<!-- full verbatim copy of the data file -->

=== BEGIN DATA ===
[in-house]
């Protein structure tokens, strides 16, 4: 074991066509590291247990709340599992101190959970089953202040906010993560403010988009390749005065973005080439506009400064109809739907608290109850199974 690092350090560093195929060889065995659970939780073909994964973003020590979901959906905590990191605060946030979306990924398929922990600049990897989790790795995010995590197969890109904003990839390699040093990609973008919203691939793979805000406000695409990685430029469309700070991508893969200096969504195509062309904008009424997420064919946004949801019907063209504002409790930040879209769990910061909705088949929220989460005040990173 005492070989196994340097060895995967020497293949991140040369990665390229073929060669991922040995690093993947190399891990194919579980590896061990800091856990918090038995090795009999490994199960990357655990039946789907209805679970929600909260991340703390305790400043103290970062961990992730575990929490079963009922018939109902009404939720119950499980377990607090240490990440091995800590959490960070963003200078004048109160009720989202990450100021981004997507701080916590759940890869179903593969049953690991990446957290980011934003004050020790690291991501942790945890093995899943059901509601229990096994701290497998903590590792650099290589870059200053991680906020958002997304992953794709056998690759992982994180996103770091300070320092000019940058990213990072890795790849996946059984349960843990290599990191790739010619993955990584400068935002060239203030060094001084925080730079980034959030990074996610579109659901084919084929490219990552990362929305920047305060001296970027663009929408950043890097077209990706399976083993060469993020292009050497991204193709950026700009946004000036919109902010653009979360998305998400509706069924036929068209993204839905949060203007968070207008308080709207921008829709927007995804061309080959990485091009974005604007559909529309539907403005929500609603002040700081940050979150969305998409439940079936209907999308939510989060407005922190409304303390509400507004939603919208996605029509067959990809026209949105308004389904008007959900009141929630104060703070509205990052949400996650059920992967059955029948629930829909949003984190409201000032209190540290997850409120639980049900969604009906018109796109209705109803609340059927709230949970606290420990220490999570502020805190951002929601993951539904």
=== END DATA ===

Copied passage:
[in-house]
């Protein structure tokens, strides 16, 4: 074991066509590291247990709340599992101190959970089953202040906010993560403010988009390749005065973005080439506009400064109809739907608290109850199974 690092350090560093195929060889065995659970939780073909994964973003020590979901959906905590990191605060946030979306990924398929922990600049990897989790790795995010995590197969890109904003990839390699040093990609973008919203691939793979805000406000695409990685430029469309700070991508893969200096969504195509062309904008009424997420064919946004949801019907063209504002409790930040879209769990910061909705088949929220989460005040990173 005492070989196994340097060895995967020497293949991140040369990665390229073929060669991922040995690093993947190399891990194919579980590896061990800091856990918090038995090795009999490994199960990357655990039946789907209805679970929600909260991340703390305790400043103290970062961990992730575990929490079963009922018939109902009404939720119950499980377990607090240490990440091995800590959490960070963003200078004048109160009720989202990450100021981004997507701080916590759940890869179903593969049953690991990446957290980011934003004050020790690291991501942790945890093995899943059901509601229990096994701290497998903590590792650099290589870059200053991680906020958002997304992953794709056998690759992982994180996103770091300070320092000019940058990213990072890795790849996946059984349960843990290599990191790739010619993955990584400068935002060239203030060094001084925080730079980034959030990074996610579109659901084919084929490219990552990362929305920047305060001296970027663009929408950043890097077209990706399976083993060469993020292009050497991204193709950026700009946004000036919109902010653009979360998305998400509706069924036929068209993204839905949060203007968070207008308080709207921008829709927007995804061309080959990485091009974005604007559909529309539907403005929500609603002040700081940050979150969305998409439940079936209907999308939510989060407005922190409304303390509400507004939603919208996605029509067959990809026209949105308004389904008007959900009141929630104060703070509205990052949400996650059920992967059955029948629930829909949003984190409201000032209190540290997850409120639980049900969604009906018109796109209705109803609340059927709230949970606290420990220490999570502020805190951002929601993951539904």